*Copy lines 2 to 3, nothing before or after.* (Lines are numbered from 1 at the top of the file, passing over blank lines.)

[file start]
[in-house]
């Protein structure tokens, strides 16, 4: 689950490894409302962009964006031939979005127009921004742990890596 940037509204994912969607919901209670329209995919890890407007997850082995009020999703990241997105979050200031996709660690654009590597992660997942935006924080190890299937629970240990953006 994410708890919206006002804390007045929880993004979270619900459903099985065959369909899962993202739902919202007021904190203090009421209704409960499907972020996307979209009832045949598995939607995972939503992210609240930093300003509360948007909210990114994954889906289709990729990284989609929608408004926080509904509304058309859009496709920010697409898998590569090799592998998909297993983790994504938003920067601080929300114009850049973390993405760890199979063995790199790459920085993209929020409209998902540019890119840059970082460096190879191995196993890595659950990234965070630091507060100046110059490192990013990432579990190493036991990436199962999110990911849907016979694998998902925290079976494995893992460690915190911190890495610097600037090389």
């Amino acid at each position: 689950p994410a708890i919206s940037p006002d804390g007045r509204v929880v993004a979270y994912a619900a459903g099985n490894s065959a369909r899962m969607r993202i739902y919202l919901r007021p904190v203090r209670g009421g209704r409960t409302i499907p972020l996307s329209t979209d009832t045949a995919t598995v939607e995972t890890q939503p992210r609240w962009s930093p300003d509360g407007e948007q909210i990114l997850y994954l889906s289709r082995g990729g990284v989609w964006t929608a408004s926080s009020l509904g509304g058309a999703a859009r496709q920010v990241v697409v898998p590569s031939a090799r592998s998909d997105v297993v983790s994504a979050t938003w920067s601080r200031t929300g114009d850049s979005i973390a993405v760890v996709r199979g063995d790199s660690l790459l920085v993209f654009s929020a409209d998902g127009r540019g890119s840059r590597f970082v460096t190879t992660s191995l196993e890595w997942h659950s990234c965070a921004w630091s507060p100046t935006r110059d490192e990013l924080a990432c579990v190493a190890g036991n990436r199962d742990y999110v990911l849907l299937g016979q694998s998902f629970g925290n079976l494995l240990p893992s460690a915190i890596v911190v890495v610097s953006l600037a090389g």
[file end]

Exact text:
């Protein structure tokens, strides 16, 4: 689950490894409302962009964006031939979005127009921004742990890596 940037509204994912969607919901209670329209995919890890407007997850082995009020999703990241997105979050200031996709660690654009590597992660997942935006924080190890299937629970240990953006 994410708890919206006002804390007045929880993004979270619900459903099985065959369909899962993202739902919202007021904190203090009421209704409960499907972020996307979209009832045949598995939607995972939503992210609240930093300003509360948007909210990114994954889906289709990729990284989609929608408004926080509904509304058309859009496709920010697409898998590569090799592998998909297993983790994504938003920067601080929300114009850049973390993405760890199979063995790199790459920085993209929020409209998902540019890119840059970082460096190879191995196993890595659950990234965070630091507060100046110059490192990013990432579990190493036991990436199962999110990911849907016979694998998902925290079976494995893992460690915190911190890495610097600037090389």
């Amino acid at each position: 689950p994410a708890i919206s940037p006002d804390g007045r509204v929880v993004a979270y994912a619900a459903g099985n490894s065959a369909r899962m969607r993202i739902y919202l919901r007021p904190v203090r209670g009421g209704r409960t409302i499907p972020l996307s329209t979209d009832t045949a995919t598995v939607e995972t890890q939503p992210r609240w962009s930093p300003d509360g407007e948007q909210i990114l997850y994954l889906s289709r082995g990729g990284v989609w964006t929608a408004s926080s009020l509904g509304g058309a999703a859009r496709q920010v990241v697409v898998p590569s031939a090799r592998s998909d997105v297993v983790s994504a979050t938003w920067s601080r200031t929300g114009d850049s979005i973390a993405v760890v996709r199979g063995d790199s660690l790459l920085v993209f654009s929020a409209d998902g127009r540019g890119s840059r590597f970082v460096t190879t992660s191995l196993e890595w997942h659950s990234c965070a921004w630091s507060p100046t935006r110059d490192e990013l924080a990432c579990v190493a190890g036991n990436r199962d742990y999110v990911l849907l299937g016979q694998s998902f629970g925290n079976l494995l240990p893992s460690a915190i890596v911190v890495v610097s953006l600037a090389g």